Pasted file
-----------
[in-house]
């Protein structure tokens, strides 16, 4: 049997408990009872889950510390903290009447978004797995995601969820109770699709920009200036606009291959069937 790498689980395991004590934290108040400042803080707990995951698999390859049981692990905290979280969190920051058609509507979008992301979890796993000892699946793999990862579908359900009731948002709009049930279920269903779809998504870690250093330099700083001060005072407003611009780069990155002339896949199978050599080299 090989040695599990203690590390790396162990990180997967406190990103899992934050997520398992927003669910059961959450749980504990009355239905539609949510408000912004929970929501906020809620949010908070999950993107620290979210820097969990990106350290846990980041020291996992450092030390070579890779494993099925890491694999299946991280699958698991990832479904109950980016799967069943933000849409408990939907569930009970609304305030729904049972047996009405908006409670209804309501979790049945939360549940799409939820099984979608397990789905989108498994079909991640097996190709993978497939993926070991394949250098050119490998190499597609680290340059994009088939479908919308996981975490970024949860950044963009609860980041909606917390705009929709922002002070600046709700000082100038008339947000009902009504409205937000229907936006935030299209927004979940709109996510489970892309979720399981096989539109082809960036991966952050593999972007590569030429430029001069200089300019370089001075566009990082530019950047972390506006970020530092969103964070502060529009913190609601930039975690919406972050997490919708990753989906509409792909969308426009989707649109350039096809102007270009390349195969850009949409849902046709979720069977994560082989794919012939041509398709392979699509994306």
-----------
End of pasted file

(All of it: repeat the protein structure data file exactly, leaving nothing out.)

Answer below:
[in-house]
């Protein structure tokens, strides 16, 4: 049997408990009872889950510390903290009447978004797995995601969820109770699709920009200036606009291959069937 790498689980395991004590934290108040400042803080707990995951698999390859049981692990905290979280969190920051058609509507979008992301979890796993000892699946793999990862579908359900009731948002709009049930279920269903779809998504870690250093330099700083001060005072407003611009780069990155002339896949199978050599080299 090989040695599990203690590390790396162990990180997967406190990103899992934050997520398992927003669910059961959450749980504990009355239905539609949510408000912004929970929501906020809620949010908070999950993107620290979210820097969990990106350290846990980041020291996992450092030390070579890779494993099925890491694999299946991280699958698991990832479904109950980016799967069943933000849409408990939907569930009970609304305030729904049972047996009405908006409670209804309501979790049945939360549940799409939820099984979608397990789905989108498994079909991640097996190709993978497939993926070991394949250098050119490998190499597609680290340059994009088939479908919308996981975490970024949860950044963009609860980041909606917390705009929709922002002070600046709700000082100038008339947000009902009504409205937000229907936006935030299209927004979940709109996510489970892309979720399981096989539109082809960036991966952050593999972007590569030429430029001069200089300019370089001075566009990082530019950047972390506006970020530092969103964070502060529009913190609601930039975690919406972050997490919708990753989906509409792909969308426009989707649109350039096809102007270009390349195969850009949409849902046709979720069977994560082989794919012939041509398709392979699509994306």